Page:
The Un-Deadlifter: 4 Deadlift & Trap Workout Variations
Un-Deadlifter: noun, a crazed gymaholic who will go to any length to beef up his deadlift strength and trapezius size. An un-deadlifter embraces new tactics and exercise variations.
It’s rare to find someone at a commercial gym performing deadlifts. When I do encounter this rare creature, the story is always the same. Floor deadlifts, floor deadlifts and more floor deadlifts.
The same goes for trap work. When I see a trainee shrugging, it’s usually with a moderate weight and involves some form of mind-muscle connection reps. Half the time these shrugs are performed on a Smith machine. If you want small and weak traps, this is the way to go.
Deadlift training doesn’t have to be repetitive and boring. There can be more to a deadlift workout than just tugging the bar off the floor. And when it comes to traps…don’t get me started. Mind-muscle connection dumbbell and Smith machine shrugs using a light weight are pointless. I’ve never seen a lifter build big traps using either of these exercises.
Traps are the new abs
I have a saying that I want you to embrace:
Traps are the new abs.
Anyone can have abs. It requires no effort in the gym. Traps are a different story.
Very few lifters have mountain-peak traps. If you have them, you earned them. Traps are not easy to obtain, but are always respected. If you see a lifter with a pair of monstrous traps lurking under his Muscle & Strength t-shirt, you know this “bro” tosses around barbells loaded with heavy ass weight.
If you love deadlifts and want traps a mile high, then this article is going to change your life. I guarantee it.
So let’s get to gettin’. Here are 4 trap and deadlift workout combinations that get it done.
Very few lifters have mountain-peak traps. If you have them, you earned them. Traps are not easy to obtain, but are always respected.
Workout #1 – High Tugs and Power Shrugs
For this workout you will go high, and you will go hard. Place the barbell in a rack at, or slightly above knee level. Work up to high rack pull triples using the following progression:
- Set 1 – 40% of deadlift 1RM (one rep max) x 5 reps
- Set 2 – 50% of deadlift 1RM x 5 reps
- Set 3 – 60% of deadlift 1RM x 3 reps
- Set 4 – 70% of deadlift 1RM x 1 rep
- Set 5 – 80% of deadlift 1RM x 1 rep
- Working sets – 90% of deadlift 1RM x 3 sets of 3-5 reps
If your deadlift max is 400, your high rack pull sets will be with 360 pounds. When you can perform 5 quality reps for each set, add 5 pounds to the bar the next time you perform this workout.
Once your rack pull sets are completed, it’s time for power shrugs. Keep the same weight on the bar for your first set. From there, you will decrease weight 10% during each subsequent set. All of your shrug sets will be for max reps. When your reps start to get too sloppy, stop the set.
- Set 1 – Working weight from high rack pull triples for max reps
- Set 2 – Drop weight 10%, perform for max reps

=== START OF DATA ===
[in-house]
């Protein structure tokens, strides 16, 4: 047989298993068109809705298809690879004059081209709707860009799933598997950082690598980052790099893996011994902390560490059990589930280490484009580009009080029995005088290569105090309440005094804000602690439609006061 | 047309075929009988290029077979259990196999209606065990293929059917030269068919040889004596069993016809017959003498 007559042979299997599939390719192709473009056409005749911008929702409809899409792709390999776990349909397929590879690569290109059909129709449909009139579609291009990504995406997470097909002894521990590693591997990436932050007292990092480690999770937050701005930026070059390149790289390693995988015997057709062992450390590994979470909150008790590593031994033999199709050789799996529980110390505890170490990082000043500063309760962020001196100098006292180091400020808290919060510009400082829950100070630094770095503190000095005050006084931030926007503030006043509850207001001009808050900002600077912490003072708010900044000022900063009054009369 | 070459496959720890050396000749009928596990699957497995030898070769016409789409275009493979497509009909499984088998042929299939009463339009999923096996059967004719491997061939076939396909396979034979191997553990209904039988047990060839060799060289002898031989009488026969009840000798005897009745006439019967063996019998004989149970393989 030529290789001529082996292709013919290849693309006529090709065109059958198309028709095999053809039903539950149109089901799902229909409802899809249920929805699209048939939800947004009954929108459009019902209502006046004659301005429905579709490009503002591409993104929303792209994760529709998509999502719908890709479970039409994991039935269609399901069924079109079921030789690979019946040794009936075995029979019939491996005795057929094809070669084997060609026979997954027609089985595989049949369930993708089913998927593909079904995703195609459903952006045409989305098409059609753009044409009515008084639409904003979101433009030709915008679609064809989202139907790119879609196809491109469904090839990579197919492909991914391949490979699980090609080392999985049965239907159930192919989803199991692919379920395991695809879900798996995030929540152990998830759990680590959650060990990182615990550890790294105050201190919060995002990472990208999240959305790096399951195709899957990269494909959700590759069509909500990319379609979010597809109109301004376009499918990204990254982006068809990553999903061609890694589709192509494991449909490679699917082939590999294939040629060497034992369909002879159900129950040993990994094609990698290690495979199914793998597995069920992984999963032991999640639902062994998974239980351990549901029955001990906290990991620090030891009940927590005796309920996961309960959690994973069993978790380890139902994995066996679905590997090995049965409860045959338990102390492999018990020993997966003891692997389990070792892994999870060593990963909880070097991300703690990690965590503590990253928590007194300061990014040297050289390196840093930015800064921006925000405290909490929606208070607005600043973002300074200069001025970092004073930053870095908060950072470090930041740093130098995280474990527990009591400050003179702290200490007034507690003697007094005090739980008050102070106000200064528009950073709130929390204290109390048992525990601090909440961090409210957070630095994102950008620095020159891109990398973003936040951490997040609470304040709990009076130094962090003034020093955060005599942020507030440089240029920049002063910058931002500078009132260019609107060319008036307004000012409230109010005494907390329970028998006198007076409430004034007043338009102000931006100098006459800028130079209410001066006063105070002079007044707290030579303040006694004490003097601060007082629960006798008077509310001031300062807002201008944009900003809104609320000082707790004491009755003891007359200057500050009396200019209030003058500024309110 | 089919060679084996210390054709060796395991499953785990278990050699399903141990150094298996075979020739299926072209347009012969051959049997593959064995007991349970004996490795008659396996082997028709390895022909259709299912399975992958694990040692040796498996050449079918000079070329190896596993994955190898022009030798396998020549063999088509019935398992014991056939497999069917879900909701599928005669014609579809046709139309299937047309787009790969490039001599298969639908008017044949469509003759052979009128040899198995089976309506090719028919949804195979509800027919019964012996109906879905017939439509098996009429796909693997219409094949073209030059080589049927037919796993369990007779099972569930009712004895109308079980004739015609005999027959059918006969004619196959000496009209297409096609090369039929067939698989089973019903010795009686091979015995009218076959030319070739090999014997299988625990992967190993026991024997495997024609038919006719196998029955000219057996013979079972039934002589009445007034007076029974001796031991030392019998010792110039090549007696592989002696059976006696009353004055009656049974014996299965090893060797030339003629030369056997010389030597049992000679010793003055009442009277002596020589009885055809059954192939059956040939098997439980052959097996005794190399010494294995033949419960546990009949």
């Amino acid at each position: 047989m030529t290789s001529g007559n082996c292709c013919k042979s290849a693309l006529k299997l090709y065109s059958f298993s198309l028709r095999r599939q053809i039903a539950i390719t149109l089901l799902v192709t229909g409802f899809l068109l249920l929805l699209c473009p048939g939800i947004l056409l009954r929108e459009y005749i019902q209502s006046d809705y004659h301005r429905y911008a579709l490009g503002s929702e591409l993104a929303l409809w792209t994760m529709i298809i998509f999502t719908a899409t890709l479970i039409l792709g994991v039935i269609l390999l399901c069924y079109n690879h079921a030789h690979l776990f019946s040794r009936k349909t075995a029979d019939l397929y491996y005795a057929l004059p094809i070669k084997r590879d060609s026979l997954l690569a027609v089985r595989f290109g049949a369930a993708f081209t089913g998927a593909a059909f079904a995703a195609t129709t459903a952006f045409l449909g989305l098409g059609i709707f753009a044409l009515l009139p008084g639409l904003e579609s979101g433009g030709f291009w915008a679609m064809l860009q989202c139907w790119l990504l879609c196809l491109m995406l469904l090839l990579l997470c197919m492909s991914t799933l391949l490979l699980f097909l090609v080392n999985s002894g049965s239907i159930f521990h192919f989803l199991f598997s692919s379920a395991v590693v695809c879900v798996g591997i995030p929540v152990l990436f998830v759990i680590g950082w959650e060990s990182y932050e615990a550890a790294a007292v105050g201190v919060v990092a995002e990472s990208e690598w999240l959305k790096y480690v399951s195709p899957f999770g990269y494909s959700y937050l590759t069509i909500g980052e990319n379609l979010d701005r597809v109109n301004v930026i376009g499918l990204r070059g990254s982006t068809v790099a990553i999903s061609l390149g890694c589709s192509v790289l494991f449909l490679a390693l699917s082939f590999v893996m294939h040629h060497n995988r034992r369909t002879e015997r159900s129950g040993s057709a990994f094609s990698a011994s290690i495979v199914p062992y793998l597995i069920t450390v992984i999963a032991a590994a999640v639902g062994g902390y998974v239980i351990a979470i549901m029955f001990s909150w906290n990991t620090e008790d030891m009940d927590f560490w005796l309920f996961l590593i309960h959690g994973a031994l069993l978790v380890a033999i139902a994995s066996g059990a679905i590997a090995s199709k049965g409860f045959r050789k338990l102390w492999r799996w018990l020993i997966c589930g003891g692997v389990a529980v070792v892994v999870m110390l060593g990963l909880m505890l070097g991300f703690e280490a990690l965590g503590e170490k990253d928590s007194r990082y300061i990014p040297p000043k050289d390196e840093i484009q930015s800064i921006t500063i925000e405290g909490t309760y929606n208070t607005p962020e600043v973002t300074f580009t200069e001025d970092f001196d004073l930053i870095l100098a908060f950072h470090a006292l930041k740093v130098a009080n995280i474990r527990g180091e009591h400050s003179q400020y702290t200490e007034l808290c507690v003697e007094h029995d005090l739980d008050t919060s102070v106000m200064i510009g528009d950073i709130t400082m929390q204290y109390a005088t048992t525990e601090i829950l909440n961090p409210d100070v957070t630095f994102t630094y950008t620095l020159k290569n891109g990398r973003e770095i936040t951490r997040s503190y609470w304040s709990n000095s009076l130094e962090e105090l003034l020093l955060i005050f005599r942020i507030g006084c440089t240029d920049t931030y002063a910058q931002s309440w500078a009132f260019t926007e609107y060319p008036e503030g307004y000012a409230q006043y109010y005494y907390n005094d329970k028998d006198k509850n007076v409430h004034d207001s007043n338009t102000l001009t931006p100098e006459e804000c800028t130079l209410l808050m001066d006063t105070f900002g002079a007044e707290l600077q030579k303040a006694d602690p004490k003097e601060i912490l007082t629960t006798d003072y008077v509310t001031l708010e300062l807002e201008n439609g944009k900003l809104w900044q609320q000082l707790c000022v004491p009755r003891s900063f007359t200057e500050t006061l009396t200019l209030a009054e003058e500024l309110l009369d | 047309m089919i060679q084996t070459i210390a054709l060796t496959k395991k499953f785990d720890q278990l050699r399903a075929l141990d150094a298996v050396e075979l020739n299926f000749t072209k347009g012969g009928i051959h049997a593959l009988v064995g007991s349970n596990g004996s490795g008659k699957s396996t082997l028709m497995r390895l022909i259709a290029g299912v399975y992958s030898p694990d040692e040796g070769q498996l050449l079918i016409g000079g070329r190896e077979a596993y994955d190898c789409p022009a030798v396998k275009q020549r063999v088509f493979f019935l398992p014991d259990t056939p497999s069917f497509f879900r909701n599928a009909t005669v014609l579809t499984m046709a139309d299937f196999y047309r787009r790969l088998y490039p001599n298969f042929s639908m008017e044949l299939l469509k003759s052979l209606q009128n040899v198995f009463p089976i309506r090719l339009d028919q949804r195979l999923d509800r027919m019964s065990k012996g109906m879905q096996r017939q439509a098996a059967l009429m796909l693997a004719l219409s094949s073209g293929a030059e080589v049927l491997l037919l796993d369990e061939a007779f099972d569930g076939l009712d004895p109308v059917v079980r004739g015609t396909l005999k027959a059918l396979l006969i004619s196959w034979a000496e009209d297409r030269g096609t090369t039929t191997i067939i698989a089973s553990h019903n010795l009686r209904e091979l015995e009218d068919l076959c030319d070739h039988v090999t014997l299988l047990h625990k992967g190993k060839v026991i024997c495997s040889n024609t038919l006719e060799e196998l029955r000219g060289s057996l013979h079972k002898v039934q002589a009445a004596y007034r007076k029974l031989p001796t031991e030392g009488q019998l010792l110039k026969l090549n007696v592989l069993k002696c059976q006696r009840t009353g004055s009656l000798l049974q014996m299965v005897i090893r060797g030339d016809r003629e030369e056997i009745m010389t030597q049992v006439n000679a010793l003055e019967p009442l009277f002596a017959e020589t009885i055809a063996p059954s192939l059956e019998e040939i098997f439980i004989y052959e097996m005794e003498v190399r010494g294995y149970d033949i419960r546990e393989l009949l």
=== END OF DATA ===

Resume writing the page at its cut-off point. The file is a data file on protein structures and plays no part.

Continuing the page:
- Set 3 – Drop weight an additional 10%, perform for max reps
- Set 4 – Drop weight an additional 10%, perform for max reps
- Set 5 – Drop weight an additional 10%, perform for max reps
|High Tugs & Power Shrugs|
|High Rack Pulls||3||3-5|
|Power Shrugs||5||Max Reps|
Workout #2 – The Destroyer Combo
A simple but brutal combination, this trap destroyer and deadlift builder is sure to become one of your favorites. Here’s how it works…
Place 75% of your deadlift one rep max on the bar and perform 15 rest-paused singles. Make sure to reset your form after each single. Let go of the bar, shake your hands out, regain your focus, and immediately perform another single.
Sounds too easy? Well here’s the kicker. After each deadlift rep, perform 3 power shrugs before setting the bar down.
By the time you have completed this rest-pause set your traps will be on fire and you will feel like a beast.
Make sure not to rush your singles. You want your reps to be quality, and with good form. On the other hand, you shouldn’t be resting for long periods of time in between reps either. If you are, the weight is too heavy. Aim for 15 seconds max in between rest-paused reps.
|The Destroyer Combo|
|Deadlifts, 75% 1RM – Rest-pause singles with power shrug triples||1||15|
Deadlift training doesn’t have to be repetitive and boring. There can be more to a deadlift workout than just tugging the bar off the floor.
Workout #3 – Dumbbell Duo
Strap up, grab the heaviest dumbbells at your gym, and give this workout a run.
Start by performing dumbbell Romanian deadlifts for sets of 8-15 reps. After resting for 2-3 minutes, grab the dumbbells and perform the following shrug sequence 5 times.
- Power dumbbell shrugs – 3 reps
- Static dumbbell hold – 5 second count
This sequence will crush your traps and yield 15 total shrug reps.
Alternate between dumbbell Romanian deadlifts and the shrug sequence 3-5 times. You will thank me in the morning. (And for days to come)
|Dumbbell Romanian Deadlifts||3-5||8-15|
|Shrug & Static Hold sequence||3-5||15 shrug reps|
Workout #4 – 100 Rep Hell
I save this specialization workout for those rare occasions when I am forced to take a hiatus from lifting for some odd reason, and want to punish myself before the break.
The approach is simple. Take 60% of your deadlift max and perform it for 100 total reps. It doesn’t matter how you get there – 1 rep sets or 10 rep sets – just get there. Once the deadlifts are done, the fun continues.
Load a barbell with 95 or 135 pounds, based on your strength levels, and perform 100 total reps of POWER upright rows. Power upright rows are a little more explosive; you’re allowed to use a little English.
This workout will leave your mid-back, lats and traps painfully sore. I recommend a post-workout feast that includes a buffet and a quart of chocolate milk.